Marketing technology providers talk a big game about integration but few live up to the hype. More often than not, the addition of a new marketing technology to an existing program creates a new silo – a repository of data that does not flow freely within an organization but remains stagnant within a single piece of technology. But, much like kindergarteners, marketing technologies need to be taught to play well together and to share.
I left my last conversation with CEO Michael Caccavale wondering about my future fantasy football team and mulling over some great insight into the current state of consumer behavior. It’s clear we are convenience-driven and we want what we want when we want it. But brands are still falling short of meeting those needs, despite recognizing their importance. So how do we get there? I’ll start by feeding the boss more coffee and asking questions.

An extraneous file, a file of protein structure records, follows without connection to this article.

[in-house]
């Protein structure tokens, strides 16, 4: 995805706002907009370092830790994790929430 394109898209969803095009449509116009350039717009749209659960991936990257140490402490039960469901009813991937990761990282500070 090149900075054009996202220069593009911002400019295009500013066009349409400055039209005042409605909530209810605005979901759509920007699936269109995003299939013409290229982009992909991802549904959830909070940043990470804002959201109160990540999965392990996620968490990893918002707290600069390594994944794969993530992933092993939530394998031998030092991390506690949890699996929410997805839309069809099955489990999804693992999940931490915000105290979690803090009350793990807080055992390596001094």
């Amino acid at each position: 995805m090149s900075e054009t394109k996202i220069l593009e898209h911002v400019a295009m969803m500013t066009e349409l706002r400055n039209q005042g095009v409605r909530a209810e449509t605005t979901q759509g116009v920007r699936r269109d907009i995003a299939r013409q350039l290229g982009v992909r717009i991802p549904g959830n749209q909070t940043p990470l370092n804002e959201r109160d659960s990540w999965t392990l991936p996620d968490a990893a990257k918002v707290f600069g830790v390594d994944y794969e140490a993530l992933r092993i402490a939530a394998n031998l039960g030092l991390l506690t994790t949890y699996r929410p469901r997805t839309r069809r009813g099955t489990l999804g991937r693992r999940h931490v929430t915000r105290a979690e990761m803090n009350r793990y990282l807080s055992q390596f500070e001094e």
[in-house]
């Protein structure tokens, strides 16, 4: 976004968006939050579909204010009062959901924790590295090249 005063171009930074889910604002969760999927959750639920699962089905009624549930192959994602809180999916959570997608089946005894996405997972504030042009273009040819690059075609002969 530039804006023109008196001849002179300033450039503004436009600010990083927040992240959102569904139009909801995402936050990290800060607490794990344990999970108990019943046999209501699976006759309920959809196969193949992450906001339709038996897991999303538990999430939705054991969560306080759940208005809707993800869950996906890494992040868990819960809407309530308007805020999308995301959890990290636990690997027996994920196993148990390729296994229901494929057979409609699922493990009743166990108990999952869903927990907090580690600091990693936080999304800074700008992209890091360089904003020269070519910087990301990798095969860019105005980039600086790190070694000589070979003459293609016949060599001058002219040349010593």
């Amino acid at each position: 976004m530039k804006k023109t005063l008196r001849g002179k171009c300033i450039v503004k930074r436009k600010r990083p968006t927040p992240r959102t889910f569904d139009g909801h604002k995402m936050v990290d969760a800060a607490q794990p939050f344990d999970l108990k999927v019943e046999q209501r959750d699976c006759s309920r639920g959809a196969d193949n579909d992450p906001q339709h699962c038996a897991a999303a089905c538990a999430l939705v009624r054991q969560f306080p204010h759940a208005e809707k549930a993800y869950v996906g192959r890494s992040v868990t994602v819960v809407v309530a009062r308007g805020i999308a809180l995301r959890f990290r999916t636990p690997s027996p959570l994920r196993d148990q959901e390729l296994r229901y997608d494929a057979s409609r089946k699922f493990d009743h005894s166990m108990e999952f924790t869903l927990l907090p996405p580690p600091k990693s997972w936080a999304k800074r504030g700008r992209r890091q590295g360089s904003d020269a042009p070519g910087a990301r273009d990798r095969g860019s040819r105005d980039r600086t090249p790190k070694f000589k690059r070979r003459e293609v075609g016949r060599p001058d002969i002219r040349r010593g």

“Attribution—the practice of assigning credit to any advertising- or marketing-driven interaction or other brand-imposed touchpoint—is essential for marketers looking to plan and optimize media channels in this increasingly fragmented, digitally driven world.” – Lauren Fisher
On the way to a conversion or purchase, customers typically interact with multiple touchpoints that are pieces of the marketing puzzle. Customers may encounter a display ad, receive a mobile push notification for a sale at a local store, or research products on your website. All of these interactions play a different role in the customer’s decision-making process.
Marketing attribution, the process of identifying the “touches” that led to a sale, has never been more popular. Now, with social media marketing playing an ever-increasing role in marketing campaigns, companies are scrambling to trace the dollars spent on campaigns to specific sales. How many widgets did that tweet sell?
It always surprises me when I encounter a marketer who uses direct, singular attribution as the core of their marketing analytics. Don’t get me wrong; I understand the allure.